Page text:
RememberThe UC application gives you 350 characters to describe your extracurricular activities, volunteer work, awards and honors, educational prep programs, coursework other than A-G, and work experience. In each category, the student can include up to 5 entries for a total of 30.  The Common Application only gives you 150 characters​ to describe your activities and accomplishments and only allows for 10 entries.

  1. State role and organization name in the top box (60 characters), so you don’t waste characters in the lower, activity description box. Remember not to repeat your title in the activities section below if you need the space to explain your contribution.
  2. Emphasize the tangible, measurable impact of your work.
    • Whom did your activity help? How many people? How much money did your activities raise?​ If you were responsible for fundraising, definitely mention how much money you raised as a result of the activities you undertook. Similarly, if you collected books to donate to a library or local charity, talk about how many books you were able to donate. You get the idea!!
    • Try: Helped raise $15,000 to construct an orphanage, The Peace Centre, in Bukinda, Uganda.
  3.  Use active verbs to explain what you actually did for your extracurricular activities.​
  4. In order to fit in more information about what you have done in an activity, use lists. You don’t have to use complete sentences. Take time to edit the activities description by cutting extra words and repetitive descriptions. You can also consider using bullet points.​
    • For example: Advertised Spirit Week activities, organized fundraisers for prom, and tracked financial expenditures.​
  5. Use the present tense- If you are still participating in the activity, make sure you are using the present tense.
  6. Aim for variety in your list, making sure the verbs you are using are not redundant.
    • For example- if you say you were “Instructing, helping, teaching children soccer” — all those words say the same thing. It might be useful to brainstorm the activities you undertook and use different vocabulary to describe what happened.
    • Try: Instructing in proper technique, while imparting lessons in sportsmanship, health, and integrity.​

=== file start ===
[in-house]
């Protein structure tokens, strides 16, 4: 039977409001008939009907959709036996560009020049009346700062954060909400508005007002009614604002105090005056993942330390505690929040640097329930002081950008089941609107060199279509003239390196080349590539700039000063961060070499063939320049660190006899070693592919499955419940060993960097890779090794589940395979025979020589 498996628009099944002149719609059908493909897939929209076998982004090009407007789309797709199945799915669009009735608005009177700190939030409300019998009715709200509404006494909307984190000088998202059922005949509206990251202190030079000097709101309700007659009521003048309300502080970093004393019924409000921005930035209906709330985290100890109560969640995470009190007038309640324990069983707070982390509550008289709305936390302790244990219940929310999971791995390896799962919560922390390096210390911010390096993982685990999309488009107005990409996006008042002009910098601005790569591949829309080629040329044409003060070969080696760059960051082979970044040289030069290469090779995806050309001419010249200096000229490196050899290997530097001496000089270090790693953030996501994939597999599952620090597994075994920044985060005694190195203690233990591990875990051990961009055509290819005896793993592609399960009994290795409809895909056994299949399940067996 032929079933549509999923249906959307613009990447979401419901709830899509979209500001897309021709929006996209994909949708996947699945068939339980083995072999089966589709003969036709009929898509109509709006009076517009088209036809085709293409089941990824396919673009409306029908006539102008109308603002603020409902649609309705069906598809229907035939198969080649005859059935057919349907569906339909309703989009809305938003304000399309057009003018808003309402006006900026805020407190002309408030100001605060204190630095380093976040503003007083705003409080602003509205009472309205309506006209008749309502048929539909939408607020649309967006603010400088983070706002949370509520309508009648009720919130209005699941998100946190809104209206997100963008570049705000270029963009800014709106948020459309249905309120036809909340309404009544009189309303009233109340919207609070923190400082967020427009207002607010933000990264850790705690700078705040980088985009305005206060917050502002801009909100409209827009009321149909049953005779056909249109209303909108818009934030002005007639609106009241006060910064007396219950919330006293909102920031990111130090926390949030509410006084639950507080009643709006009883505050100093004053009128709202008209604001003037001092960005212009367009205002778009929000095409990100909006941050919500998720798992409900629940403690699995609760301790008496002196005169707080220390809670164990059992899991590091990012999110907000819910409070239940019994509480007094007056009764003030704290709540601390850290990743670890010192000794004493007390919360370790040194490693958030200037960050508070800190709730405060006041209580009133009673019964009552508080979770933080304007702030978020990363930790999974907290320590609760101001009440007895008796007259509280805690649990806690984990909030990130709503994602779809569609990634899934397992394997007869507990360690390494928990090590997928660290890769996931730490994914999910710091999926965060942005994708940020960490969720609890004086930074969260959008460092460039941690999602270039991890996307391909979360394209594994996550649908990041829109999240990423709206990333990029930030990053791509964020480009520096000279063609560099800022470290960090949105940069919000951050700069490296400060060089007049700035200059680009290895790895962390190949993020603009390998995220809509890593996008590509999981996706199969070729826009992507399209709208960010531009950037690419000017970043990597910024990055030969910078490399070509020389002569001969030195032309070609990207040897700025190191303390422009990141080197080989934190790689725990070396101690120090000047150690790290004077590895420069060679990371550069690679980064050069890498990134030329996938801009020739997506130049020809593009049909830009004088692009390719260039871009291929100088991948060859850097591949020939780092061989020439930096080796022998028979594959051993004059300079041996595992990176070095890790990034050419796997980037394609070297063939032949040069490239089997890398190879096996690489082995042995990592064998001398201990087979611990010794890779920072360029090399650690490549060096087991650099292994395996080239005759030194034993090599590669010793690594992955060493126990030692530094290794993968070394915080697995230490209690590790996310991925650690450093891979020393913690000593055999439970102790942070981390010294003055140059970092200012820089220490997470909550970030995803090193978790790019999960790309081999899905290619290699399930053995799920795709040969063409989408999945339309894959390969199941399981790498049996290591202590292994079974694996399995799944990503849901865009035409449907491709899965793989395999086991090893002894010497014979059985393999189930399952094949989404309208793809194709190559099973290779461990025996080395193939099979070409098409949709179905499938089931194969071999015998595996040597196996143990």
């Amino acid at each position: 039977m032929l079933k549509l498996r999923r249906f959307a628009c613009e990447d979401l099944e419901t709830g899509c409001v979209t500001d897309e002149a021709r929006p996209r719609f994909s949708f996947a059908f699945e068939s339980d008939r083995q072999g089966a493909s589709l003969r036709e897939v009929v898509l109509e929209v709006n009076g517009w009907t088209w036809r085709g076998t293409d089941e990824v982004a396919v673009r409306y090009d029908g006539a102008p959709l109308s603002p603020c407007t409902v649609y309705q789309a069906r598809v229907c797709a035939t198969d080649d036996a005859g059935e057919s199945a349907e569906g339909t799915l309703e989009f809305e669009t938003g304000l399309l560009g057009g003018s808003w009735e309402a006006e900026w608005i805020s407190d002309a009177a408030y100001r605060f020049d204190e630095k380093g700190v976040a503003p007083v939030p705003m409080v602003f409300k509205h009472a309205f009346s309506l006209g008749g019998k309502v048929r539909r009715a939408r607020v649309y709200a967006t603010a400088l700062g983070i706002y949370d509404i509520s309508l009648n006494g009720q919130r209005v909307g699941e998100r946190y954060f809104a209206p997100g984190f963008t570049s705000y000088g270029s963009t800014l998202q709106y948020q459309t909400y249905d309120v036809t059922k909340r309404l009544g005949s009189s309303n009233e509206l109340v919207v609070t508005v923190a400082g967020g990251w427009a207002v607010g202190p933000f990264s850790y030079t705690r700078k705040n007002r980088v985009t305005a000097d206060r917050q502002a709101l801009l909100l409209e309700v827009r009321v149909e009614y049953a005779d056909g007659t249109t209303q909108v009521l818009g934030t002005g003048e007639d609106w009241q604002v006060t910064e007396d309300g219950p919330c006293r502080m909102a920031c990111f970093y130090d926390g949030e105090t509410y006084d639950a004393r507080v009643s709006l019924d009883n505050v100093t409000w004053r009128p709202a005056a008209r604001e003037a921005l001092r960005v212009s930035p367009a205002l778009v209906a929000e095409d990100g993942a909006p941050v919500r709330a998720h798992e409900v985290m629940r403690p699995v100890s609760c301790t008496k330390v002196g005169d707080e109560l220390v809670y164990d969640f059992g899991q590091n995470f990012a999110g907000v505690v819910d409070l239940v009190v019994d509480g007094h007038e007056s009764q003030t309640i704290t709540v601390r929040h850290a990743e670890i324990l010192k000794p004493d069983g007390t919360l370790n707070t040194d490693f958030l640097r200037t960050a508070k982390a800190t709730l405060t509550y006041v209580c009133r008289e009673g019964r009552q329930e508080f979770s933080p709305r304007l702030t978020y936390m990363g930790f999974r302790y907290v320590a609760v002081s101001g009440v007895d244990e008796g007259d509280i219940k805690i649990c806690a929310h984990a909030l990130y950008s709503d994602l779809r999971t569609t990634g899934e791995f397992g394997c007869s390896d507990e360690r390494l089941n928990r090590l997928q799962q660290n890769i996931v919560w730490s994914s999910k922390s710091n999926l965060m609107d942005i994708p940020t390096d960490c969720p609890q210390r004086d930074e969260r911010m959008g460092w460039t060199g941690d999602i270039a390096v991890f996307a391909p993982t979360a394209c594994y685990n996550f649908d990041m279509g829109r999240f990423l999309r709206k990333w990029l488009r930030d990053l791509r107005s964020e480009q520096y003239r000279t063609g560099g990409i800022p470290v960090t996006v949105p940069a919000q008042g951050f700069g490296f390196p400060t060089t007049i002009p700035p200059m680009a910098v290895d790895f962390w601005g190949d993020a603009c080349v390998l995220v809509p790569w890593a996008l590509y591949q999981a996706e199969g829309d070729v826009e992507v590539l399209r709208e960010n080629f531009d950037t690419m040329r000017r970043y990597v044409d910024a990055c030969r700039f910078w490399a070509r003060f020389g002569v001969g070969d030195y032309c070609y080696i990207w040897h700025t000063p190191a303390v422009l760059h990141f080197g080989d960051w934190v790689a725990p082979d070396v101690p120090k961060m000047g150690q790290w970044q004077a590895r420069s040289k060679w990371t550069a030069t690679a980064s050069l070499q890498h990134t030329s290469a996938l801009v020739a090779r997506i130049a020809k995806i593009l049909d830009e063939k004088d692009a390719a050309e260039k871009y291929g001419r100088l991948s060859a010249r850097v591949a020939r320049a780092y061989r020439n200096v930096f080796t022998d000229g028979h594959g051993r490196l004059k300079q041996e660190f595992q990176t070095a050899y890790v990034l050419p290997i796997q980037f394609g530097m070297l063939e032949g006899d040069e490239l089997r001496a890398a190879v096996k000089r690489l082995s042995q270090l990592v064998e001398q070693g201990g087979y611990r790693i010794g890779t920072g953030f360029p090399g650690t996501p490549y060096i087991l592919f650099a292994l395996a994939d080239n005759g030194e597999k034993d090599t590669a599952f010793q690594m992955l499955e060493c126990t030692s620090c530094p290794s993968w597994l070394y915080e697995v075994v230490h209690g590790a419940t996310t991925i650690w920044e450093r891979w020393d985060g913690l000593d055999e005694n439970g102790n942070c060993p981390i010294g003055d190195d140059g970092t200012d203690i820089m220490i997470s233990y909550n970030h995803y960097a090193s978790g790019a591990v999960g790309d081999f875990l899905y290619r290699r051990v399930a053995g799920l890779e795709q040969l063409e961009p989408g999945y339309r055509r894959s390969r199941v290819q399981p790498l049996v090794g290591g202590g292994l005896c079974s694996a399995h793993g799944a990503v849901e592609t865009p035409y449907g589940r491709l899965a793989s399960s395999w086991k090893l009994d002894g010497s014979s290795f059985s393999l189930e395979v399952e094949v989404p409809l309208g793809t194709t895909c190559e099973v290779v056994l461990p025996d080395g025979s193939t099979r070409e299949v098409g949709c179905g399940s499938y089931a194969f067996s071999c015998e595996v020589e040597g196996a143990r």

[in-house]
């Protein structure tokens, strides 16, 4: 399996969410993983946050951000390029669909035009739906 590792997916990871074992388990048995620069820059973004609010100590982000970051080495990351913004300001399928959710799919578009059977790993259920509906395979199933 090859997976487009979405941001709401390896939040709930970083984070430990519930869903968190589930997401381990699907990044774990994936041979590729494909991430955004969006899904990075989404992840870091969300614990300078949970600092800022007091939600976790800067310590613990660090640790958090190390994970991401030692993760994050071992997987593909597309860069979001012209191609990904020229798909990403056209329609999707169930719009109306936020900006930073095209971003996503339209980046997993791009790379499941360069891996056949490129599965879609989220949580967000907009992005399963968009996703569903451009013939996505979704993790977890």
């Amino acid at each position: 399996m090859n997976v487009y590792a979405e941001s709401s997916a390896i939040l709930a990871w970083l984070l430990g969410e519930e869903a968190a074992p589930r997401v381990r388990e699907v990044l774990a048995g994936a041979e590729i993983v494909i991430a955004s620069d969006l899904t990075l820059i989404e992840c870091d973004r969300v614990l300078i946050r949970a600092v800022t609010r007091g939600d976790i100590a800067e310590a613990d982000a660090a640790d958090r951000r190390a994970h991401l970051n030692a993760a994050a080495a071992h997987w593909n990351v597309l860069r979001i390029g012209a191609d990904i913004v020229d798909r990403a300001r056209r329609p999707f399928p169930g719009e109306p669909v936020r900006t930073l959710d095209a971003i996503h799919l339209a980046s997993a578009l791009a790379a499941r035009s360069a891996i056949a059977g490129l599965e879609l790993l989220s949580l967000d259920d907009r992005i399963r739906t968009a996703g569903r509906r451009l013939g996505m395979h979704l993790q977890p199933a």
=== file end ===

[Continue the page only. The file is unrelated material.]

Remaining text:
7. Include any responsibilities you had to demonstrate leadership skills.​
    • Leadership is not limited to those with titles. Look at the definition of leadership and see which of those qualities you have exhibited in your activities.
  8. What if there isn’t much to say, or it was a one-time event? If this was a short term event, you do need to decide if you want it in your EC list.​
    • Did you do it every year? Did you make a significant contribution that you feel needs to be showcased? The Common Application and the UC application provide you boxes to fill in the activities, but you have to assess whether you want to throw in the kitchen sink. Universities keep saying that what matters is quality, not quantity.
  9. Avoid extreme language. Ex- to help all those in need (or) to end poverty in the world.
    • Try this: the work I did to help those in need (or) to aid in the fight against global poverty.​ Why is this important? It helps give true context and sets parameters to the results you accomplished as a result of your participation.
  10. Use bigger and more powerful words that describe your role in the activity.
    • Instead of: “Come up with” (or) “told people about”. Try: Develop, brainstorm (or) advertised, marketed.​ These are active verbs that explain what you did in the activity.
  11. If your role is that of a member or participant — you do not have to say that each time. Just list the name of the club and your role in it.​
  12. Do Not Stretch the Truth about what you did and your role in your activities. You can have your offer rescinded for such things.​ List the number of hours you spent per week and the number of weeks per year carefully. Do not list activities you did not participate in.
  13. Create your activities list in a document outside of the applications; transfer the content into the application once you are satisfied with the list you have created. This will also allow you to rank the activities in order of importance to you.
    • The UC application will ask you to split your activities into a few categories –
      • Educational Prep Programs
      • Volunteer & Community Service
      • Work Experience
      • Awards & Honors
      • Extracurricular Activities
  14. Do not use acronyms or abbreviations that are unique to your school or situation. Use abbreviations only if they are commonly used.
  15. Remember to convey why the activities you took part in are important to you.

Why choose The Summit College Counseling?

At The Summit College Counseling, my goal is to provide one on one counseling to meet the needs of every student and family. Each child is unique and their story needs to be celebrated and shared with the colleges and universities they apply to. The aim of the counseling process is to discover the student’s academic strengths, highlight their accomplishments and extracurricular activities and create a strong application that will bring to light what they have to offer every college campus.

We will work together to find the “right fit” college/university list for each student, places where they will thrive as they start the next phase of their lives. The goal is to help each child put together their strongest application for admission based on their strengths as it plays out in their high school record to universities that are best suited to meet their needs.

Ready to work with an Experienced Counselor?

If you want to learn more about how The Summit can help you navigate the college admissions process,

please contact Veena